He said that in previous days, everyone in a community knew each other as they mixed around, talked to and understood each other, whereas nowadays most young people like to keep to themselves and this will give rise to misunderstanding.
“What we need is for people to be around people for them to understand each other,” he said.
A young couple, Farah Nurnadia and Hisyam Adnan, both 30, were spotted at the Masjid Jamek. When approached, they said that they were at Armenian Street when they notice a group of people with purples balloons and flowers and out of curiosity, decided to join them as they headed to Masjid Jamek.
“We were also attracted to the placards some of these people are holding. They have messages of love and peace, so we decided to join them.”
Chritina Chong, 53 and Beatrice Lam, 45 knew about this event through Facebook and decided to attend to ‘promote peace’.
Said Christina, “This walk is a good way for all of us from different background to gather together to visit the different places of worship. It can promote understanding among each other.”
Rosie Sebastian, 48, who came with her friends, Zaitun, KC Lee and Susan Siew, informed that it was Zaitun, who persuaded her to attend.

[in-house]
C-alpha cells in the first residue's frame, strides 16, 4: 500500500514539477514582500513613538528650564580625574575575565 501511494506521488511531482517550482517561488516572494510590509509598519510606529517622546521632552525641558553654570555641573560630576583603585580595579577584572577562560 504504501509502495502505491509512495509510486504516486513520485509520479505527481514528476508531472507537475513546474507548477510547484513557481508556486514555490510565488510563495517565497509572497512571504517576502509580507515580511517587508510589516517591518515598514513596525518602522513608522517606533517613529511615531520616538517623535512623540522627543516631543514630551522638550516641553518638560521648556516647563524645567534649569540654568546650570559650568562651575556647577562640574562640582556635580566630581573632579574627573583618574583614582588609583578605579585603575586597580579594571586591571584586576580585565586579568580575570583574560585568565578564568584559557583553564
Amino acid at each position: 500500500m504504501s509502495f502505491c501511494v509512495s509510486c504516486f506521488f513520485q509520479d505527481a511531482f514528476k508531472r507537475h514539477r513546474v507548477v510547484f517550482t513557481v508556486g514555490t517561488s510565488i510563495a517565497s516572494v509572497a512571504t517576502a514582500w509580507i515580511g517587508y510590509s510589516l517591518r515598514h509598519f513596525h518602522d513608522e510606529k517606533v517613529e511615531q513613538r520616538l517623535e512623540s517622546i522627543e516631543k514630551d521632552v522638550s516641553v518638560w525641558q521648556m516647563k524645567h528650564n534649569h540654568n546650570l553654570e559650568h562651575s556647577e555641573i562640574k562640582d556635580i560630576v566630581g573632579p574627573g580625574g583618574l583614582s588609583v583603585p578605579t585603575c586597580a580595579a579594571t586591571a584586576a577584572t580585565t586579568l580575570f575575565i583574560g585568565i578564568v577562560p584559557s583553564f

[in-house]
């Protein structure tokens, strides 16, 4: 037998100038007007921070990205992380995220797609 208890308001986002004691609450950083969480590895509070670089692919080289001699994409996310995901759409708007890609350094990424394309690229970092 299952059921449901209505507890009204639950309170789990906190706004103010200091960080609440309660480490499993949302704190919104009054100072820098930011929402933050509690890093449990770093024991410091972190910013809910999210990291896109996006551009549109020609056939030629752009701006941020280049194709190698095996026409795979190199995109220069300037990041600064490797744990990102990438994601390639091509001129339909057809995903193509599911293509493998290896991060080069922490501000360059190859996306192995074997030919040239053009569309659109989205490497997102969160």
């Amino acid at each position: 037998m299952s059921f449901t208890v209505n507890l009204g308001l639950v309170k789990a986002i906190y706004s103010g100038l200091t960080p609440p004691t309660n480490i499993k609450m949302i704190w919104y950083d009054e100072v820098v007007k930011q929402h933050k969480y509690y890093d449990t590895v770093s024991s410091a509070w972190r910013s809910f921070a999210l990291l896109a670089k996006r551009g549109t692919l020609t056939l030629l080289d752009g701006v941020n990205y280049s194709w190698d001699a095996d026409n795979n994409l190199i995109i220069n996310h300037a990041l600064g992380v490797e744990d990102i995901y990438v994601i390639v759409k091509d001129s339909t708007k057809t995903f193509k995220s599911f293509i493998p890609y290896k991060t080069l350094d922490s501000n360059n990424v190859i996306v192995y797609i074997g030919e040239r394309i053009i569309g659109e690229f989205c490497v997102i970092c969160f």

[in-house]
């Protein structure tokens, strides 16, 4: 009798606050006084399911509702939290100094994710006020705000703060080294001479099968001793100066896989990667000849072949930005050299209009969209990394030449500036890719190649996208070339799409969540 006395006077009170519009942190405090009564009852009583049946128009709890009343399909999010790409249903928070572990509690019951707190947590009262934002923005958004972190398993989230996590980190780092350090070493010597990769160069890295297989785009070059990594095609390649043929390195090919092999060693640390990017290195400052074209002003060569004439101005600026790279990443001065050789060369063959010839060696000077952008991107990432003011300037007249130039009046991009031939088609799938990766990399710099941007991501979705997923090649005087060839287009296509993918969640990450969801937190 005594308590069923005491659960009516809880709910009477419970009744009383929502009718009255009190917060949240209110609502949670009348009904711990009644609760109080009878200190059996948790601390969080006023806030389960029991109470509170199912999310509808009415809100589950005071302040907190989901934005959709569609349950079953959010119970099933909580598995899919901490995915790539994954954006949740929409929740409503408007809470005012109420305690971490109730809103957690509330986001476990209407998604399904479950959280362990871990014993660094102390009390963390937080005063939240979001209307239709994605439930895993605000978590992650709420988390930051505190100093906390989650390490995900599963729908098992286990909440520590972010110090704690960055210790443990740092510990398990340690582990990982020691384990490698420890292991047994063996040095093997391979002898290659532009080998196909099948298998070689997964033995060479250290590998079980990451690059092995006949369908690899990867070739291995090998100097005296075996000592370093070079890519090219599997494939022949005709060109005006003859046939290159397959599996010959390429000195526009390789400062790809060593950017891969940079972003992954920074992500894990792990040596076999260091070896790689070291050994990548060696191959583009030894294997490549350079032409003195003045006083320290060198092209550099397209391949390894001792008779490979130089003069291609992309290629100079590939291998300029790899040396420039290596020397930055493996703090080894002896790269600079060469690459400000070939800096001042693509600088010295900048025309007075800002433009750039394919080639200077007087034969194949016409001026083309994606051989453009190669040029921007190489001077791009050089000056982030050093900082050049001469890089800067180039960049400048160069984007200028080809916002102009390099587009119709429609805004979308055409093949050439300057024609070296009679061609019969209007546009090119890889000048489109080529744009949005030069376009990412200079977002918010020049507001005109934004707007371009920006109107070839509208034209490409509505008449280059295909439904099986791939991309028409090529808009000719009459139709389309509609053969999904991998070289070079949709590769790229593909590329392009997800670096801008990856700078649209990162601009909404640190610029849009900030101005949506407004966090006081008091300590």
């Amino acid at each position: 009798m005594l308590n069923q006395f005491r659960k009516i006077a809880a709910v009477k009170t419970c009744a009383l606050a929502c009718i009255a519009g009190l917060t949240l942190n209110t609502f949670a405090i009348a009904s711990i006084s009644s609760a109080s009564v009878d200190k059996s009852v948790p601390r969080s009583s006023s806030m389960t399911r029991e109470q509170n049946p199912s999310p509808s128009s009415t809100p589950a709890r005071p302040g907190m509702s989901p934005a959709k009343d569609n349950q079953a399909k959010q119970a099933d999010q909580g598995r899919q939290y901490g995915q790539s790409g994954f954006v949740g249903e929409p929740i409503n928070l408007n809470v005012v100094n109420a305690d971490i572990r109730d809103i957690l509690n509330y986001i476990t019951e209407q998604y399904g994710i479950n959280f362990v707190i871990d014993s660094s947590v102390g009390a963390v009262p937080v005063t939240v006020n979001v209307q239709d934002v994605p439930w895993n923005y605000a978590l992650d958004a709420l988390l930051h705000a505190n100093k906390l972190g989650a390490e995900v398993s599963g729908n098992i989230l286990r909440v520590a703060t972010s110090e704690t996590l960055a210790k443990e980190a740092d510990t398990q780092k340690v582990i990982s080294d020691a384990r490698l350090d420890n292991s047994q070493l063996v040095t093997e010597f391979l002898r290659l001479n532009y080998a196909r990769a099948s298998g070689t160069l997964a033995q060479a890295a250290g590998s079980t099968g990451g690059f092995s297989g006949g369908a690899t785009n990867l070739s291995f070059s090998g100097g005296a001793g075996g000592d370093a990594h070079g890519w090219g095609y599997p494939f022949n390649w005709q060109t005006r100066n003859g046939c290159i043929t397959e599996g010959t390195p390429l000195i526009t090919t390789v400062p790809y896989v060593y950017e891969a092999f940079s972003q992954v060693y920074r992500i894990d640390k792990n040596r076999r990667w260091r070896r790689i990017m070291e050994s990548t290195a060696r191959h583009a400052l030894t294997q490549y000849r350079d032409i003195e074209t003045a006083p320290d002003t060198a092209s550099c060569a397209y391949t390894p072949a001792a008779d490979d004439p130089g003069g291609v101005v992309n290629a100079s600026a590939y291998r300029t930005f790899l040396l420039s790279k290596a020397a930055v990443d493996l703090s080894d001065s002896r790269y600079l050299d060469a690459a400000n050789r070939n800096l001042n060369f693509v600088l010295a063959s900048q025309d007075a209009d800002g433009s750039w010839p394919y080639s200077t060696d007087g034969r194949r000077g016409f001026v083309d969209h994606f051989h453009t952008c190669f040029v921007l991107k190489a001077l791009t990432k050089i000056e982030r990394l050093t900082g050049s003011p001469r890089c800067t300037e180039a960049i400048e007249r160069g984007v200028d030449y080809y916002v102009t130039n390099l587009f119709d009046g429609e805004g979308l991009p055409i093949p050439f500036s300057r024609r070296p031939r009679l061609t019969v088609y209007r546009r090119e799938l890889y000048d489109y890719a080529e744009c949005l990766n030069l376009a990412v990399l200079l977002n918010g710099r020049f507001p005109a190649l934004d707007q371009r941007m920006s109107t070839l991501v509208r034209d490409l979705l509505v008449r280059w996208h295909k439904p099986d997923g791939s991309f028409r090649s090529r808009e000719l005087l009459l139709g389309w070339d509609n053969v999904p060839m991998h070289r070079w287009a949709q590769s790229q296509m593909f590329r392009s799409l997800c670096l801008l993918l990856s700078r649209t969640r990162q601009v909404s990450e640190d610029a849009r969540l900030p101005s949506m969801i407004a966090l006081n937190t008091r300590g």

“Zaitun invited me and I’m glad that I came. It was an interesting eye-opener walk for me.”
“I feel good to be among all these people.” Said Zaitun, “It made me feel very Malaysians. It reminds me of my childhood time, when we mix around with everyone without racial prejudices.”
Azrul ended the event by thanking everyone for giving up their Sunday evening to join the walk and he hope that each and everyone will continue to play their part in healing the country.
“Everyone of us has a role to play in making sure that we preserve our harmonious way of life which celebrates our diversity and ensures that we are able to push back those who call for violence, aggression, hate and racism. Malaysia is what we make of it and the future is ours to decide how we want it to be. Silence means that we tolerate and allow for extremism to flourish. Our voices must be heard and the walk that day was one such way. We need to speak out.”
A similar ‘Walk in the park’ will be held in Ipoh, Kota Kinabalu and Klang in time to come.